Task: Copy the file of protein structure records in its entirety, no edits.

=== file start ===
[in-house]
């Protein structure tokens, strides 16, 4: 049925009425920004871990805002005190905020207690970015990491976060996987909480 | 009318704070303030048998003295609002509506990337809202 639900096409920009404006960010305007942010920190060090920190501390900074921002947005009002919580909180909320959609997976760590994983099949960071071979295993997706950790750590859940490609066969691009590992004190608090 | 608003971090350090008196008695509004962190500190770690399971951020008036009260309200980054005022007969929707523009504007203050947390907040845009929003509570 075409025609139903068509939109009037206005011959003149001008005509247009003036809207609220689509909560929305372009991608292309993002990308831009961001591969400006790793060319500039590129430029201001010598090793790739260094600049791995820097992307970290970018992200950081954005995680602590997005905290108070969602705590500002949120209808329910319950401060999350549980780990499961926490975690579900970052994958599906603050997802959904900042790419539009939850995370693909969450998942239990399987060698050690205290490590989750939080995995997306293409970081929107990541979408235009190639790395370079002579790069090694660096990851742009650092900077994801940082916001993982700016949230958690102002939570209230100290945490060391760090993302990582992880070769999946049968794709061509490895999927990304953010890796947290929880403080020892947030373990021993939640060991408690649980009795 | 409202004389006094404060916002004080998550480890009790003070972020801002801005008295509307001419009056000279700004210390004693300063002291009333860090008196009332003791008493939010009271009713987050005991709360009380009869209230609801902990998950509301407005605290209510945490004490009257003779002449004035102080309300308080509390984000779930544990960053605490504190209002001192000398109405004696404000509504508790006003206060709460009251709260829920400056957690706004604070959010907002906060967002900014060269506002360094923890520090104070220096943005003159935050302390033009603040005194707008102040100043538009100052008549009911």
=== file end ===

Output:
[in-house]
């Protein structure tokens, strides 16, 4: 049925009425920004871990805002005190905020207690970015990491976060996987909480 | 009318704070303030048998003295609002509506990337809202 639900096409920009404006960010305007942010920190060090920190501390900074921002947005009002919580909180909320959609997976760590994983099949960071071979295993997706950790750590859940490609066969691009590992004190608090 | 608003971090350090008196008695509004962190500190770690399971951020008036009260309200980054005022007969929707523009504007203050947390907040845009929003509570 075409025609139903068509939109009037206005011959003149001008005509247009003036809207609220689509909560929305372009991608292309993002990308831009961001591969400006790793060319500039590129430029201001010598090793790739260094600049791995820097992307970290970018992200950081954005995680602590997005905290108070969602705590500002949120209808329910319950401060999350549980780990499961926490975690579900970052994958599906603050997802959904900042790419539009939850995370693909969450998942239990399987060698050690205290490590989750939080995995997306293409970081929107990541979408235009190639790395370079002579790069090694660096990851742009650092900077994801940082916001993982700016949230958690102002939570209230100290945490060391760090993302990582992880070769999946049968794709061509490895999927990304953010890796947290929880403080020892947030373990021993939640060991408690649980009795 | 409202004389006094404060916002004080998550480890009790003070972020801002801005008295509307001419009056000279700004210390004693300063002291009333860090008196009332003791008493939010009271009713987050005991709360009380009869209230609801902990998950509301407005605290209510945490004490009257003779002449004035102080309300308080509390984000779930544990960053605490504190209002001192000398109405004696404000509504508790006003206060709460009251709260829920400056957690706004604070959010907002906060967002900014060269506002360094923890520090104070220096943005003159935050302390033009603040005194707008102040100043538009100052008549009911």